Sapling started when I heard about a movement, led by local Wurundjeri people, to save a tree that was growing in the forecourt of a petrol station in Bulleen in eastern Melbourne.
To me, this tree is the most perfect metaphor. It is nature’s artwork yet is stands within the most artificial landscape imaginable. It has this extraordinary value and while some people recognise that and are willing to stand up for it, to others it is nothing more than an impediment to progress. All the while the tree sits there, quietly processing a small portion of the pollution that surrounds it into the oxygen we require to live.
Around this time, I became aware of the work of Robin Wall Kimmerer. She is an American Potawatomi woman, botanist, and pioneer of the integration of traditional ecological knowledge with western academic scholarship. Kimmerer has this very interesting understanding of plants, and this opened my eyes to the sorts of relationships that we can have with them.
I had heard of the idea of giving personhood to plants to help save our forests, especially our old growth forests but her approach gave this sense of them being much more alive and with agency and their own relationships. This idea of ‘personhood’ is quite an interesting one. It is certainly not perfect, given that it still prioritises the ‘person’ part, but it has an established history that makes it useful. We grant personhood to companies, which gives these artificial organisations certain legal rights and protections. If we give this status to trees it would help to establish their rights under our existing legal system, and hopefully give them greater protection. Ironically, this is still mostly for our benefit: we cannot survive without plants but, they will thrive without us.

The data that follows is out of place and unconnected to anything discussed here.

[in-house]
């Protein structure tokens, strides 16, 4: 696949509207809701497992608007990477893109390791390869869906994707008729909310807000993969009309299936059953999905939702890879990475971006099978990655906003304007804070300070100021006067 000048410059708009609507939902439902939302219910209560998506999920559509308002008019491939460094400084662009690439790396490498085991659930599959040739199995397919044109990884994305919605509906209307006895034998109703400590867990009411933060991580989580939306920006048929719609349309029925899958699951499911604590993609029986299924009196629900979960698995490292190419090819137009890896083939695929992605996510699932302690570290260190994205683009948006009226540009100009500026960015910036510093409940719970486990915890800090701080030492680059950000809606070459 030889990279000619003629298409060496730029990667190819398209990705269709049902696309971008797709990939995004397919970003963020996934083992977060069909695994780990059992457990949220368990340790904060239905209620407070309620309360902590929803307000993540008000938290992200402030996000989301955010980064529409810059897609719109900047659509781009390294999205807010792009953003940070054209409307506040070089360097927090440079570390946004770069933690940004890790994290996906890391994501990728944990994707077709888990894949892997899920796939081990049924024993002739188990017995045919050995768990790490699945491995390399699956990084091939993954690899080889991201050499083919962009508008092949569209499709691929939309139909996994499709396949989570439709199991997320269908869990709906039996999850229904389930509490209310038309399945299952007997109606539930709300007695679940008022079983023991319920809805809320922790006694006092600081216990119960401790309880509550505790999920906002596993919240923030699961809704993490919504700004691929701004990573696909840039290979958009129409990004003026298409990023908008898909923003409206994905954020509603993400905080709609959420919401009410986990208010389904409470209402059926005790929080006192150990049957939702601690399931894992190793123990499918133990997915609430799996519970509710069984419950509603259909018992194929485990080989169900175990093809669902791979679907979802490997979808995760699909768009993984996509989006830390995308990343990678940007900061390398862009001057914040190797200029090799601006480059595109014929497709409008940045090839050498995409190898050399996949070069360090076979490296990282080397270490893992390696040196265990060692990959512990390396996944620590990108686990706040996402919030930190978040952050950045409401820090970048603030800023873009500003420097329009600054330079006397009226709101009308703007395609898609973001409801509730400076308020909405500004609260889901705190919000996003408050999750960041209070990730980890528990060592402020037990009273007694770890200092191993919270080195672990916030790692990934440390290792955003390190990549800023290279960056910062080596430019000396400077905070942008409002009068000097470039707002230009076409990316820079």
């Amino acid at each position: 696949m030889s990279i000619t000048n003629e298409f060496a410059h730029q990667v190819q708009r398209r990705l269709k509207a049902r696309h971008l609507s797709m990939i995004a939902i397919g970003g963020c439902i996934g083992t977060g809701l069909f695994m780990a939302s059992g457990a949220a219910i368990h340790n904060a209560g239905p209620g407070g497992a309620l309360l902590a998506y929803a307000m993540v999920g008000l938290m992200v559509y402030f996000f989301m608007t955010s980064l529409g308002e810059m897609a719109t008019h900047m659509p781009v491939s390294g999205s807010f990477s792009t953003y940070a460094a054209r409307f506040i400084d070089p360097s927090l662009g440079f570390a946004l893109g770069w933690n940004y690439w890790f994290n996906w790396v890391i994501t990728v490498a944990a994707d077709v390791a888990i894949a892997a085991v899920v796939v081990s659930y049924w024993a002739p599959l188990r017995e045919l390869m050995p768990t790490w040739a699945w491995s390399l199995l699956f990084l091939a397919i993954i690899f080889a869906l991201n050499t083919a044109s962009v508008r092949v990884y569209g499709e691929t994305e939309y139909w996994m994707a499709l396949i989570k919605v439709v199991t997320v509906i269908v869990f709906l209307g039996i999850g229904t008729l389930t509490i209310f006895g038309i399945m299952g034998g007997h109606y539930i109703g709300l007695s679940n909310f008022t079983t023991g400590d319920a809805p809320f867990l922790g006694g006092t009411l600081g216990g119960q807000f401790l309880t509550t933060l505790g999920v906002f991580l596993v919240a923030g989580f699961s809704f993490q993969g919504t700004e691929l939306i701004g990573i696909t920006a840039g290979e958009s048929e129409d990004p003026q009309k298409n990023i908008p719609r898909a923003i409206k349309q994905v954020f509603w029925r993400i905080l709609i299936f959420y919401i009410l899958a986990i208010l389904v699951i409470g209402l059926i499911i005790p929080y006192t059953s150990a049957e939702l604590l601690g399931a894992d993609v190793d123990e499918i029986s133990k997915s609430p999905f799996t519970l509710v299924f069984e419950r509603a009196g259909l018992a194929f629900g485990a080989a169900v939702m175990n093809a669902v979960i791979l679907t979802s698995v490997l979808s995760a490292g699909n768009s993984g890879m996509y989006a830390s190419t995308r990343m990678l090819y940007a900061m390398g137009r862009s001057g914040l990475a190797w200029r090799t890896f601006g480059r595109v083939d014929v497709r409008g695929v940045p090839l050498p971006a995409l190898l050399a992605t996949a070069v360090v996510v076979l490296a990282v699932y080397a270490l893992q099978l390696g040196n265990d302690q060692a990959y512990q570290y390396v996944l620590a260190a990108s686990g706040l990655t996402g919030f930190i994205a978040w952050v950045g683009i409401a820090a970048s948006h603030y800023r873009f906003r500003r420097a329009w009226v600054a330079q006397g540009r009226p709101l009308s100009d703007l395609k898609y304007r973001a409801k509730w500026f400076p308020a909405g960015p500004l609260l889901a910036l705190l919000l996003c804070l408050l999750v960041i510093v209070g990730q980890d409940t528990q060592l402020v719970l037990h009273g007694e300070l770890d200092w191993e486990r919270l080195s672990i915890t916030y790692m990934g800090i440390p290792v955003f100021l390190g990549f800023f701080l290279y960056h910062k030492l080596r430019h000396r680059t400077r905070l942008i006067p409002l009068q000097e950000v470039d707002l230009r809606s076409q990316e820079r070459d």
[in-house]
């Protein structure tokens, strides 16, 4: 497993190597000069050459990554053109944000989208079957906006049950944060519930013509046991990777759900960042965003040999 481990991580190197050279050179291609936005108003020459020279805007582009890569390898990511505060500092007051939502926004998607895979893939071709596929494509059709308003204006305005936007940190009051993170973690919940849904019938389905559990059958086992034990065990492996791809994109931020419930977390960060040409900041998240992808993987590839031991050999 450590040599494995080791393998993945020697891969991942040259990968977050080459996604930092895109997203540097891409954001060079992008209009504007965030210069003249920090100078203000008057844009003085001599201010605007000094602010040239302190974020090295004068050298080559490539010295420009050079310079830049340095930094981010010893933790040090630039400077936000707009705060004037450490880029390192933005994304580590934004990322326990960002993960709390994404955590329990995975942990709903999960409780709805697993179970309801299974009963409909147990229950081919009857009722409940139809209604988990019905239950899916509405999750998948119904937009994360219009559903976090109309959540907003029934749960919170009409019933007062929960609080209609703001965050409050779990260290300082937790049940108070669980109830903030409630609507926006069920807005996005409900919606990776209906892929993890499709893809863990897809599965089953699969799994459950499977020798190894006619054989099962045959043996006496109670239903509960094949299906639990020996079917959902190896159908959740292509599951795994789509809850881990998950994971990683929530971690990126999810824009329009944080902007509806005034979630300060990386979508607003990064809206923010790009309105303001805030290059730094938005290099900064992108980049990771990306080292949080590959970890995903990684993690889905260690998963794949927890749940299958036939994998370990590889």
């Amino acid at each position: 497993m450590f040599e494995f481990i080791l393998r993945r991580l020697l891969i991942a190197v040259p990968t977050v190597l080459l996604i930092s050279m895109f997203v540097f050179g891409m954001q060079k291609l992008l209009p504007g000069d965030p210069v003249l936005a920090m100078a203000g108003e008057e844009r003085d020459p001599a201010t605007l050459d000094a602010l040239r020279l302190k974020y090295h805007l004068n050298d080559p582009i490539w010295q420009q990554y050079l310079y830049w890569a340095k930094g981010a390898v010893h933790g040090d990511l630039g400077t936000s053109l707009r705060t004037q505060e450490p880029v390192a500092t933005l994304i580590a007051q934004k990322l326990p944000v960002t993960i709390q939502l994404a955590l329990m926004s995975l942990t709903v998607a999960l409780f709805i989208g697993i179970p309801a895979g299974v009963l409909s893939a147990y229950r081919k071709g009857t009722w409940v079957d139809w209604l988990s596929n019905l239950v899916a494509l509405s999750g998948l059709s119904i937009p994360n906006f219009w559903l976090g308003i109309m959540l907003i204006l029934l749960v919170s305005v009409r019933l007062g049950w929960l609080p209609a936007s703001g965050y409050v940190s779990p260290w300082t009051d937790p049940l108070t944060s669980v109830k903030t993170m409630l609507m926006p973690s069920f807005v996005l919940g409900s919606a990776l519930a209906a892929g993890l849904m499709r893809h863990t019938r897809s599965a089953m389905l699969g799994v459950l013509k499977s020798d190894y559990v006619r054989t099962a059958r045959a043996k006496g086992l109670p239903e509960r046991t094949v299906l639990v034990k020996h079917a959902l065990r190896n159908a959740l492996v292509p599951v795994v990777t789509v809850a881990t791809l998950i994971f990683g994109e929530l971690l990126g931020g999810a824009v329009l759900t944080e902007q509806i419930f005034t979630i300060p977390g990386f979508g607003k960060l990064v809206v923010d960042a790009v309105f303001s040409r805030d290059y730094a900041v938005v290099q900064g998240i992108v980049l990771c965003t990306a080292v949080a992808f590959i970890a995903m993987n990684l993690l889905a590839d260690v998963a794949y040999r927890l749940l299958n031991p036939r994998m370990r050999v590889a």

This led me to think about a work that might imagine a relationship between a person and a plant. But a plant represented with the sort of agency and sentience that allows us to see its connection to us, rather than its difference. I wanted to see the person as a nurturer of the plants rather than just seeing trees and plants as resources to be exploited for our benefit. I wanted to show the life in the plant creature. To me, even though there is an element of strangeness that comes from rendering them as this fleshy hybrid, there is also a sense of its sentience and vitality.
|Margit Chianelli, with a Lumholtz tree kangaroo that she had fostered.|
|Djirrbal/Ngadjonji Country, Atherton Tablelands, Far North Queensland.|
The pose is inspired by a woman named Margit who fosters orphaned tree kangaroos. In her I saw a deep and sincere inter-species relationship with a wild animal, who she supported without any desire to domesticate. The tree kangaroos would ride around on Margit’s shoulder, almost like a second head. I visited her house with Dennis Daniel, who has worked in the studio with me for more than twenty years. Dennis had children around about the same time I did, and I thought it would be interesting to present a paternal image for a change. So, Dennis agreed to step out from behind the scenes and model for the work.
|Dennis Daniel, with another tree kangaroo.|
Sapling is ultimately a very positive work. It presents a deeply hybrid relationship between a person and a plant/animal chimera whose personhood is self-evident despite their difference. The positivity in the work derives from our ability, or perhaps willingness, to imagine the commonality and embrace the difference of the two figures. It is not a representation of how the world is, but it is a somewhat mythological depiction of how we could connect with the organisms that surround and support us.